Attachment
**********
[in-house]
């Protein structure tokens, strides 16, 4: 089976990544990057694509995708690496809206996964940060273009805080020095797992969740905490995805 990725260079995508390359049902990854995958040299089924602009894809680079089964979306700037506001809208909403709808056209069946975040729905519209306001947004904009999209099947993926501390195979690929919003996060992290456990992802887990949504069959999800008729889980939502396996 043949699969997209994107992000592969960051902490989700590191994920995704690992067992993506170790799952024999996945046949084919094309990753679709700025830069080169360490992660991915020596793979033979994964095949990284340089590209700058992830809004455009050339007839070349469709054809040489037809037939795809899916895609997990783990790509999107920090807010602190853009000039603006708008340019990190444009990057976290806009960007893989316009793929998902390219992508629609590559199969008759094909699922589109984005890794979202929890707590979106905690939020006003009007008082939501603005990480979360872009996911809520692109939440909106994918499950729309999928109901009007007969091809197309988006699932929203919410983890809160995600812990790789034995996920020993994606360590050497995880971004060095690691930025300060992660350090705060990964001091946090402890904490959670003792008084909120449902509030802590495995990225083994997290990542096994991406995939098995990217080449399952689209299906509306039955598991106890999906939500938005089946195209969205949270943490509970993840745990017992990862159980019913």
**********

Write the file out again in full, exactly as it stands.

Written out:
[in-house]
């Protein structure tokens, strides 16, 4: 089976990544990057694509995708690496809206996964940060273009805080020095797992969740905490995805 990725260079995508390359049902990854995958040299089924602009894809680079089964979306700037506001809208909403709808056209069946975040729905519209306001947004904009999209099947993926501390195979690929919003996060992290456990992802887990949504069959999800008729889980939502396996 043949699969997209994107992000592969960051902490989700590191994920995704690992067992993506170790799952024999996945046949084919094309990753679709700025830069080169360490992660991915020596793979033979994964095949990284340089590209700058992830809004455009050339007839070349469709054809040489037809037939795809899916895609997990783990790509999107920090807010602190853009000039603006708008340019990190444009990057976290806009960007893989316009793929998902390219992508629609590559199969008759094909699922589109984005890794979202929890707590979106905690939020006003009007008082939501603005990480979360872009996911809520692109939440909106994918499950729309999928109901009007007969091809197309988006699932929203919410983890809160995600812990790789034995996920020993994606360590050497995880971004060095690691930025300060992660350090705060990964001091946090402890904490959670003792008084909120449902509030802590495995990225083994997290990542096994991406995939098995990217080449399952689209299906509306039955598991106890999906939500938005089946195209969205949270943490509970993840745990017992990862159980019913």